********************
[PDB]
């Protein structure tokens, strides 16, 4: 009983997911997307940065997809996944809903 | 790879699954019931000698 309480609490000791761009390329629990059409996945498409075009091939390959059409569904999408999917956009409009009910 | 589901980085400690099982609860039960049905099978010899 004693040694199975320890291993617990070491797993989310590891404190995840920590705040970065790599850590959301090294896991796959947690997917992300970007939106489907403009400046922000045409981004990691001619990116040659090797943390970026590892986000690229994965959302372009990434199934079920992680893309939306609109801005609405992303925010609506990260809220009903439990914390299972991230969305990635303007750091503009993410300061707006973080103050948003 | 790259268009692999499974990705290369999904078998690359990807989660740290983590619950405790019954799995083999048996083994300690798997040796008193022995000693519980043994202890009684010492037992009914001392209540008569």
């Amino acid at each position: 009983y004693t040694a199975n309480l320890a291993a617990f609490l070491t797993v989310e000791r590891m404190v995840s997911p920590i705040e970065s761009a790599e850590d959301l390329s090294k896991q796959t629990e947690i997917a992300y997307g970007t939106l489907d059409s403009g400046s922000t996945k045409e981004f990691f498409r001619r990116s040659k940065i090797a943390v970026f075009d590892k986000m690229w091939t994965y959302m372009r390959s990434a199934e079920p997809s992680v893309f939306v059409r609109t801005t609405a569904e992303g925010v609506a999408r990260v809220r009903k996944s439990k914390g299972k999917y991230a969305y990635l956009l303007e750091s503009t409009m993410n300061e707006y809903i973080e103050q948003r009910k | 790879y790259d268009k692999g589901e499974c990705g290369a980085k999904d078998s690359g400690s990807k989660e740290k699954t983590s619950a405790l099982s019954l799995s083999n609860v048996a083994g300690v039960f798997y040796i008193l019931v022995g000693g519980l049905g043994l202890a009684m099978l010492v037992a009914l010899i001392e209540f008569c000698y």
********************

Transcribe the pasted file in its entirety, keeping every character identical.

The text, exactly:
[PDB]
């Protein structure tokens, strides 16, 4: 009983997911997307940065997809996944809903 | 790879699954019931000698 309480609490000791761009390329629990059409996945498409075009091939390959059409569904999408999917956009409009009910 | 589901980085400690099982609860039960049905099978010899 004693040694199975320890291993617990070491797993989310590891404190995840920590705040970065790599850590959301090294896991796959947690997917992300970007939106489907403009400046922000045409981004990691001619990116040659090797943390970026590892986000690229994965959302372009990434199934079920992680893309939306609109801005609405992303925010609506990260809220009903439990914390299972991230969305990635303007750091503009993410300061707006973080103050948003 | 790259268009692999499974990705290369999904078998690359990807989660740290983590619950405790019954799995083999048996083994300690798997040796008193022995000693519980043994202890009684010492037992009914001392209540008569």
């Amino acid at each position: 009983y004693t040694a199975n309480l320890a291993a617990f609490l070491t797993v989310e000791r590891m404190v995840s997911p920590i705040e970065s761009a790599e850590d959301l390329s090294k896991q796959t629990e947690i997917a992300y997307g970007t939106l489907d059409s403009g400046s922000t996945k045409e981004f990691f498409r001619r990116s040659k940065i090797a943390v970026f075009d590892k986000m690229w091939t994965y959302m372009r390959s990434a199934e079920p997809s992680v893309f939306v059409r609109t801005t609405a569904e992303g925010v609506a999408r990260v809220r009903k996944s439990k914390g299972k999917y991230a969305y990635l956009l303007e750091s503009t409009m993410n300061e707006y809903i973080e103050q948003r009910k | 790879y790259d268009k692999g589901e499974c990705g290369a980085k999904d078998s690359g400690s990807k989660e740290k699954t983590s619950a405790l099982s019954l799995s083999n609860v048996a083994g300690v039960f798997y040796i008193l019931v022995g000693g519980l049905g043994l202890a009684m099978l010492v037992a009914l010899i001392e209540f008569c000698y």